The pictures and stories coming out of Syria and particularly Aleppo during the civil war have been both harrowing and soul destroying. What can we do, far away, in a different country with our limited resources and influence? Over and over on the news we see refugees, destruction, pain and anguish as more people are killed and yet more are made homeless. Families are ripped apart and destroyed. The sense of mistrust, fear and anger must be unimaginable to us back at home complaining that our broadband isn't fast enough or that we don't have the latest smartphone.
The image that really did it for me, the one that set me on a path to do something, however small in the grand scheme of things and yet making a real difference to peoples lives, was the stunned small boy sat in the ambulance.
The event was simply titled Portsmouth to Aleppo and was designed to raise awareness and to receive donations from the public to send, via shipping container, to the people of Aleppo. Food, blankets, clothes, tents, sleeping bags, baby items, shoes, walking aids, medical supplies… anything that would be useful to refugees in a war zone fleeing their homes.
And so it began, an important experience in my life that was to show me how powerful a noble cause can be in bringing people together to achieve amazing things that at first seem near impossible. Here was my chance to make that positive difference. I wasn't going to stop a war, but I was going to help those affected by it.
Michelle and I started collecting aid donations from people in Portsmouth and nearby areas, picking up from Milton, Baffins, Buckland, Drayton, Paulsgrove, Southsea, Somerstown. We went as far as Bedhampton and even travelled to Chichester one evening in my truck and made a massive collection from Lucy Roe who turned out to become a good friend.
A storage room I had access to started filling up, I couldn't believe it, the amount of donations people were giving made me appreciate how generous people really are. Remember this was before the actual event and I started to wonder if I hadn't underestimated the amount of aid that would finally be collected.
Event day came, just before Christmas, December 20th, preparations were made throughout the day by lots of volunteers who just seemed to coalesce with an automatic awareness of the gravity of the situation they were trying to help with. I put out a facebook post to the followers of the event, 1700 people were showing an interest at this point, with a map showing the drop off point on the south side of Guildhall Square at the top end of Guildhall Walk, a couple of car parks and a few other instructions. I grabbed a hi-viz jacket, some traffic cones, a few other bits and pieces and made my way down an hour early. Already, donations were starting to pile up.
BBC News were there, local radio and newspapers, Councillors, an army of volunteers, a queue of traffic was starting to form all the way back to Winston Churchill Avenue with cars full of donations. I was in awe at what was happening. This video captures the evening brilliantly, it had a profound effect on me. Take a couple of minutes to watch it and feel the magic. People were joined in solidarity, the event gave people the opportunity to do their bit, however small.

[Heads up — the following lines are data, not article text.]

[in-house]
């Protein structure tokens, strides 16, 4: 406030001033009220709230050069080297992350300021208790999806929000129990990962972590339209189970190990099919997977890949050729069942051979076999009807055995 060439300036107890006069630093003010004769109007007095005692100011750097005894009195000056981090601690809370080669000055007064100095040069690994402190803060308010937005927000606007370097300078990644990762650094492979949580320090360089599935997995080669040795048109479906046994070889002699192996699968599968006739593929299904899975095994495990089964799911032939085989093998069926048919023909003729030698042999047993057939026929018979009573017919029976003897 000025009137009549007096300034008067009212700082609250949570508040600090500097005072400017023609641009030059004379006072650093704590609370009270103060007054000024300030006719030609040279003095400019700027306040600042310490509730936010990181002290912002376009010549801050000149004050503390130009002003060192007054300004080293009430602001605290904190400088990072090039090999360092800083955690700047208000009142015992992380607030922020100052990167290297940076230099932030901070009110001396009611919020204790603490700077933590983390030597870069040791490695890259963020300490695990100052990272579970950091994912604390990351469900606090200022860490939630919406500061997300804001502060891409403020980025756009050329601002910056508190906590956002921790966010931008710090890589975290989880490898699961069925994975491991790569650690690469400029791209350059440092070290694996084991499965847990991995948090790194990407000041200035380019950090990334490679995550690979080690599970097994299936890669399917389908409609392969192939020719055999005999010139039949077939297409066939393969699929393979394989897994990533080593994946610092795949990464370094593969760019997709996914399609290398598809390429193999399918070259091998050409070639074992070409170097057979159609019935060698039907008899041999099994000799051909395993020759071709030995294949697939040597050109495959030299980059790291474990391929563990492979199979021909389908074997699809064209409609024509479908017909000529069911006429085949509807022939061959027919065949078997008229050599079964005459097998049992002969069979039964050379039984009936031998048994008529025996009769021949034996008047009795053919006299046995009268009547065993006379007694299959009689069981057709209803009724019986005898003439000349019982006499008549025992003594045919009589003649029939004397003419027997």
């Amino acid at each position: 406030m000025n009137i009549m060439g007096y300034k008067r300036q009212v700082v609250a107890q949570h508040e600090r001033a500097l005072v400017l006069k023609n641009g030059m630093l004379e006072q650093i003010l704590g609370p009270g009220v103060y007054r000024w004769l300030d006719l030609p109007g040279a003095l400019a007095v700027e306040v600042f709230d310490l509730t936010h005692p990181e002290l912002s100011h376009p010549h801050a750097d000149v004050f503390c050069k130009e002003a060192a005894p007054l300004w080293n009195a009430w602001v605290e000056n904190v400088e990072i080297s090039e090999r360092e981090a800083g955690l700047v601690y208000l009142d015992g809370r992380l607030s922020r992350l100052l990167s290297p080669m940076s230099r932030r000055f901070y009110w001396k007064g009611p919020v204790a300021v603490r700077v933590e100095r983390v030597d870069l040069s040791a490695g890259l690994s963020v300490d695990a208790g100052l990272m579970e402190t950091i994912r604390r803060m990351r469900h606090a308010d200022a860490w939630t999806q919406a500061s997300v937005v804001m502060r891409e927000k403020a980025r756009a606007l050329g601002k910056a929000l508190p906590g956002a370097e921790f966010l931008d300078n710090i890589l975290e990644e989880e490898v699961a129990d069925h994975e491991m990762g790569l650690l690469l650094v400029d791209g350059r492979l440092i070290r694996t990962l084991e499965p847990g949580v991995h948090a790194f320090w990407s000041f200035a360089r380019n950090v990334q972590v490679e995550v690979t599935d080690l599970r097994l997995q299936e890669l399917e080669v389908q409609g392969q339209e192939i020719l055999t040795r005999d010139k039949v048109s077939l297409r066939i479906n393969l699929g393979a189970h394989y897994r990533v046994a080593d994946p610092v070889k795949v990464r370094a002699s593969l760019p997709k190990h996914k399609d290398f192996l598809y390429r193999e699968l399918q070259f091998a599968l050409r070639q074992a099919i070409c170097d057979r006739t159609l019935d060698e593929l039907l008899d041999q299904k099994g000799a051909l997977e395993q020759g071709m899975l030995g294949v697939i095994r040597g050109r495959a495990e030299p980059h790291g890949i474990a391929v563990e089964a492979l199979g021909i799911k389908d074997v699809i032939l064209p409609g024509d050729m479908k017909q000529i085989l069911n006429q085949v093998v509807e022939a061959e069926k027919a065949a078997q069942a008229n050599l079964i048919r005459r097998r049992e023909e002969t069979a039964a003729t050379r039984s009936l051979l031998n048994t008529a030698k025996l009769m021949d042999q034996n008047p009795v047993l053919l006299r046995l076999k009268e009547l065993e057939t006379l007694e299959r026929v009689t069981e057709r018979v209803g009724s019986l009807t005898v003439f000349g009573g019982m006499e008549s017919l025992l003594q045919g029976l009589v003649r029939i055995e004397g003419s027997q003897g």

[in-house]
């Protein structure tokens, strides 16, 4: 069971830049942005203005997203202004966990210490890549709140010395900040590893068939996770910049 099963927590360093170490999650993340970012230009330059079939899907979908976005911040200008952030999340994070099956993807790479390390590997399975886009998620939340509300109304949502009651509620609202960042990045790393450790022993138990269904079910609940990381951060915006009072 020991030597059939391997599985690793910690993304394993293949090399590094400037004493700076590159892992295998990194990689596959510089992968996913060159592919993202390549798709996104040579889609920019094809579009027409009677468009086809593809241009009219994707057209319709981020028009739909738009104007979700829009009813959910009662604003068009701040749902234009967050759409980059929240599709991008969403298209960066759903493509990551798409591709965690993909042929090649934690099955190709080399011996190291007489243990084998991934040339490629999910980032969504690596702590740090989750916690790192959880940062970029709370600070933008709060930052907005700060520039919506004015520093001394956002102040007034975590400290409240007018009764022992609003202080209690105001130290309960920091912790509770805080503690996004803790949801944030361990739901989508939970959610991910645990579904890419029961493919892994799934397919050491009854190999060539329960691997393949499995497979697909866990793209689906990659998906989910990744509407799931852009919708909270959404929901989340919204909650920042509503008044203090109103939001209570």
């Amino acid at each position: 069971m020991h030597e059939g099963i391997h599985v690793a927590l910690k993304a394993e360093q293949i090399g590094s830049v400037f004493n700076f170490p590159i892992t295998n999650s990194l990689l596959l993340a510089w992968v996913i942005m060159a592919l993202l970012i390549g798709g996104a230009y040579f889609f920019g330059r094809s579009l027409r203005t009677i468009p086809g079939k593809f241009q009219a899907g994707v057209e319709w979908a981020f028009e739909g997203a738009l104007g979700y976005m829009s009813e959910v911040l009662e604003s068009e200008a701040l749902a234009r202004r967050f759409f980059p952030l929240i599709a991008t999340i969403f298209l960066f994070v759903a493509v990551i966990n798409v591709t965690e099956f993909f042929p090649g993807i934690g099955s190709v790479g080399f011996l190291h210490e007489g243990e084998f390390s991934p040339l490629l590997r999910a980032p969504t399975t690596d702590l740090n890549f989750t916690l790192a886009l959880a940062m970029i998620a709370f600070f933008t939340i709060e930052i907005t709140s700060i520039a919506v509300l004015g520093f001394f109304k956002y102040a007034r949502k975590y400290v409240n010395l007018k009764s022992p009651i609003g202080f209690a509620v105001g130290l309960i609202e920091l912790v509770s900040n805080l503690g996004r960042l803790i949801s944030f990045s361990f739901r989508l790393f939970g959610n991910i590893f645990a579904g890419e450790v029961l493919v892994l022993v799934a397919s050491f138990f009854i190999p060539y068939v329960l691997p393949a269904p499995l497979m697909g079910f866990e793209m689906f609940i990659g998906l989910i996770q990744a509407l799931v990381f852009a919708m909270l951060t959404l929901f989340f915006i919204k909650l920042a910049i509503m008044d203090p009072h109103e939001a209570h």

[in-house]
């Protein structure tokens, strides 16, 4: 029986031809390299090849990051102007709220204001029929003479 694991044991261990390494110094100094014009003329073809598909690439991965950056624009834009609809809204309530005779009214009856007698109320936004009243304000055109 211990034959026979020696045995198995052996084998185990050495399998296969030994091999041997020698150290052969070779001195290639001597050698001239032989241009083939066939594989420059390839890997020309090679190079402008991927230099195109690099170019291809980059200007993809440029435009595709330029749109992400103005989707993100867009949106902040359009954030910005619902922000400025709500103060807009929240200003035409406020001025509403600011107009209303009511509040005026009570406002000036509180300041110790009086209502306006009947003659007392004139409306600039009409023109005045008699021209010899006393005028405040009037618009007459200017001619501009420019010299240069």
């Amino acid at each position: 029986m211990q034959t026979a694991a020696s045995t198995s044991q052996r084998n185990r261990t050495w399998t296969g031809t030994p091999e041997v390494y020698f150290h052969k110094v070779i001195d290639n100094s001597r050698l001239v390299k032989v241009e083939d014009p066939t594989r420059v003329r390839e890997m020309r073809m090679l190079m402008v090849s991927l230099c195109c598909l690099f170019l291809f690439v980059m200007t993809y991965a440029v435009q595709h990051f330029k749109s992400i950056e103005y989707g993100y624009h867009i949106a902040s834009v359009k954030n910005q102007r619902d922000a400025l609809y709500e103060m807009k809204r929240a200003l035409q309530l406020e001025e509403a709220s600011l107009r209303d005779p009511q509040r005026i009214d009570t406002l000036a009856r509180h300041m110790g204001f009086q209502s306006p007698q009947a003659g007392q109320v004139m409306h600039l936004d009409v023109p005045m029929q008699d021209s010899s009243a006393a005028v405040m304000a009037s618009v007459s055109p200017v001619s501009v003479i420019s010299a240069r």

The latent wish to do something was given an outlet and the outpouring of support and community spirit was truly something special to witness.
The mountain of aid collected now needed to be transported to our storage facility. It dawned on me early on what a mammoth task this was going to be, how can you transport this lot with just a few small vans?! A plea on Facebook resulted in the offer of a 20 ton tipper lorry from AR Banks. It was truly like a guardian angel turning up as I saw Stuart and Sarah Banks pulling into Guildhall Walk to lend a very welcome hand.
Over the next 4 hours we filled that tipper lorry 4 times with all the soft bag donations. All the boxes and hard or heavy items were transported by a small fleet of vans, transits, pickups and cars, about 25 trips back and forth, all full to the brim. It was a long night, there were around 60-80 volunteers, a mountain of aid to shift and a human chain consisting of 40-50 people at a time.
This series of photos shows just some of the volunteers and the amazing energy and goodwill shown by everyone that night.
Over the next 3 months we sent 3 containers of aid to Syria destined for the people of Aleppo. Donations kept coming in and we kept organising, volunteering, sorting, moving, packing, labeling, storing, marketing, raising funds, and collecting. We were joined by a sister depot in Alton at The George pub run by a wonderfully generous woman named Susannah Stredder. By January 20th we were ready for the 1st container - another memorable day, another human chain, TV crews and high spirits.
Containers 2 and 3 came in quick succession. Michelle and I met many great friends and gained valuable experiences and memories. It was a chaotic but ultimately rewarding time and whilst we were pulling our hair out at times with various frustrations it was a magical time. I personally achieved what I set out to do which was to make a difference to peoples lives affected by war. It may have been only a small part but it was my part. Don't underestimate a small group of people on a passionate mission.